An old flame returns to Park City |

An old flame returns to Park City

At the dawn of time, men were men and women were women.

Men hunted and, upon returning from the underbrush, grunted monosyllabic responses to the bemusement and worry of their gender opposites who wept before an open flame, wailed and waited to be rescued.

Times have changed since the Stone Age. Sisters, as the song goes, are doing it for themselves. But some say the general ineptitude of the male half of the species has remained undiminished.

Comedian Rob Decker wrote the one-man show "Defending the Caveman" in the early 1990s in response to one of the questions that continues to plague modern women: Why are men such fools?

Answering that question has made "Defending the Caveman," one of the most successful one-man shows in history, says actor Michael Van Osch. The show has played in 20 different countries and has the distinction of being one of the longest running one-man shows in history.

As if bearing a torch of peace and good humor in the battle of the sexes, Van Osch has traveled the country for four years playing the role of a modern-man who describes a chance encounter with a caveman.

Watch out, ladies. The old flame has returned.

Van Osch, who performed the 90-minute "Defending the Caveman" in Park City in April, reprises the role at the Egyptian Theatre Sept. 4, 5 and 6.

The show depicts a 21st century man who sits before a Flinstones-like television on a stone couch. The man reaches back to prehistoric times to delve into the difference between men and women and, hopefully, reach a middle ground.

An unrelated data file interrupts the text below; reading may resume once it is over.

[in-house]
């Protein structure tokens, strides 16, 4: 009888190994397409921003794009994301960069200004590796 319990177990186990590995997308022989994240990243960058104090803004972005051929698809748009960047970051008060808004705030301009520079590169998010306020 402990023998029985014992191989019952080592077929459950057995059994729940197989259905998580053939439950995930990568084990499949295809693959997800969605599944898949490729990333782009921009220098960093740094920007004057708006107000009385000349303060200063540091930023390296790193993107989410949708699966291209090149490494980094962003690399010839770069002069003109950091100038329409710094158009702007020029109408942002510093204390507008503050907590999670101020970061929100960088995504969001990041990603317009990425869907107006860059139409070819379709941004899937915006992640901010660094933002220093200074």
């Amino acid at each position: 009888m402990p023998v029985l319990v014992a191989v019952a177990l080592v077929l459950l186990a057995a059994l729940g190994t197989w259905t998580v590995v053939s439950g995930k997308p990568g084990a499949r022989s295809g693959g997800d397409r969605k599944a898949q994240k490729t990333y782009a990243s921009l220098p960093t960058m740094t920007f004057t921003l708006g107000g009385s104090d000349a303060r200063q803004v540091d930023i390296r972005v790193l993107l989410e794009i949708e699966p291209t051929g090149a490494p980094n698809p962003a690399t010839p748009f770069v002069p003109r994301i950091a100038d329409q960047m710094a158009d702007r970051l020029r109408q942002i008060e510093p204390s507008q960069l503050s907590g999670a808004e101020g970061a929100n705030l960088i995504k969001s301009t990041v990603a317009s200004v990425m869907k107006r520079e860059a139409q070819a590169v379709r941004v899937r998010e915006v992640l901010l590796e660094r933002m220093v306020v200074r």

"In the ’90s, for sure, men were told to open up more," Van Osch explained. "It seemed like men were being asked to be more like women."

Gender roles have gotten blurred in the last 30 years, Van Osch continued, and yet the sexes still squabble. "The show really gets at some of the things women do that men don’t get and some of the things men do that women don’t get. This explains why."

"Defending the Caveman" explores the behavioral and social sciences and received favorable reviews from men and women who saw the show during its first run in the spring.

Theater patron Maura Robbins attended the show with her husband and recommended the show for couples. "It was very funny," she said. "I didn’t know what to expect. It’s a great thing to do with your spouse or partner."

Robbins had the added delight of sitting near Van Osch’s wife during the show. "My wife has seen the show a zillion times," he said. "It’s a comedy and it’s a fun time, but it’s also pretty interesting. It’s easier for me to take some of the issues to heart because I’m always on stage talking about them."

Some say the show has gained renewed cultural cache since the announcement of Alaska governor Sarah Palin to the Republican presidential ticket and the glass-ceiling shattering success of New York senator Hillary Rodam Clinton. "A combination of a man and woman on one ticket is probably a good thing," Van Osch said. "To have both men and women attacking the country’s problems from different perspectives, it might shed a little light on them."

Frequently, Van Osch says, he sees couples in the audience that seem distant from each other. " the end of the show, they’re walking out of the theater holding hands and laughing," he said. "I get women who come up to me and say, ‘Thank you. Now I understand.’"

If you go

What: "Defending the Caveman"

When: Sept. 4, 5 and 6 at 8 p.m.

Where: Mary G. Steiner Egyptian Theatre, 328 Main Street, Park City

Running time: 1 hour 40 minutes including one 15-minute intermission

Ticket Prices: Theatre Seating: $34.50 Cabaret Tables: $44.50

Buy tickets at or call the box office at 435-649-9371

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